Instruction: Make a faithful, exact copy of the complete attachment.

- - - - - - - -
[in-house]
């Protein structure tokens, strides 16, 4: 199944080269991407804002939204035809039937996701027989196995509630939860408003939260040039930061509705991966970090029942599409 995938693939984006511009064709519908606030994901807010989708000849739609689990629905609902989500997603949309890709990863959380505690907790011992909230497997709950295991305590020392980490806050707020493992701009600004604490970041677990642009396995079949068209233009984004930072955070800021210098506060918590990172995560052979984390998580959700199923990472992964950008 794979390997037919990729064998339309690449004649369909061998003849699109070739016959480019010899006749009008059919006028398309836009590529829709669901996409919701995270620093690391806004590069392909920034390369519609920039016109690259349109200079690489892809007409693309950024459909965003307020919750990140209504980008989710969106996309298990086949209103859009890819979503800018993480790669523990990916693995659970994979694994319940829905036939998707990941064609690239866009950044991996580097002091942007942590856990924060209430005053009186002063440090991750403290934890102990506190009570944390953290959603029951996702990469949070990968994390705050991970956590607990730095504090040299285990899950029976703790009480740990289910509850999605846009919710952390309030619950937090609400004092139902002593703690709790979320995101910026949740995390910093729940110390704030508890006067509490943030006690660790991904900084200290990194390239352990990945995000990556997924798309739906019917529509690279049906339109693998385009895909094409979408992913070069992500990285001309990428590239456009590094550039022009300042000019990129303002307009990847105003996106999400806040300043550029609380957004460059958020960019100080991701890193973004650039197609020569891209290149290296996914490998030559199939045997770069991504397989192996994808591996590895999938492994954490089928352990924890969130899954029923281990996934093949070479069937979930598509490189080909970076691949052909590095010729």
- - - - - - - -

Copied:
[in-house]
């Protein structure tokens, strides 16, 4: 199944080269991407804002939204035809039937996701027989196995509630939860408003939260040039930061509705991966970090029942599409 995938693939984006511009064709519908606030994901807010989708000849739609689990629905609902989500997603949309890709990863959380505690907790011992909230497997709950295991305590020392980490806050707020493992701009600004604490970041677990642009396995079949068209233009984004930072955070800021210098506060918590990172995560052979984390998580959700199923990472992964950008 794979390997037919990729064998339309690449004649369909061998003849699109070739016959480019010899006749009008059919006028398309836009590529829709669901996409919701995270620093690391806004590069392909920034390369519609920039016109690259349109200079690489892809007409693309950024459909965003307020919750990140209504980008989710969106996309298990086949209103859009890819979503800018993480790669523990990916693995659970994979694994319940829905036939998707990941064609690239866009950044991996580097002091942007942590856990924060209430005053009186002063440090991750403290934890102990506190009570944390953290959603029951996702990469949070990968994390705050991970956590607990730095504090040299285990899950029976703790009480740990289910509850999605846009919710952390309030619950937090609400004092139902002593703690709790979320995101910026949740995390910093729940110390704030508890006067509490943030006690660790991904900084200290990194390239352990990945995000990556997924798309739906019917529509690279049906339109693998385009895909094409979408992913070069992500990285001309990428590239456009590094550039022009300042000019990129303002307009990847105003996106999400806040300043550029609380957004460059958020960019100080991701890193973004650039197609020569891209290149290296996914490998030559199939045997770069991504397989192996994808591996590895999938492994954490089928352990924890969130899954029923281990996934093949070479069937979930598509490189080909970076691949052909590095010729």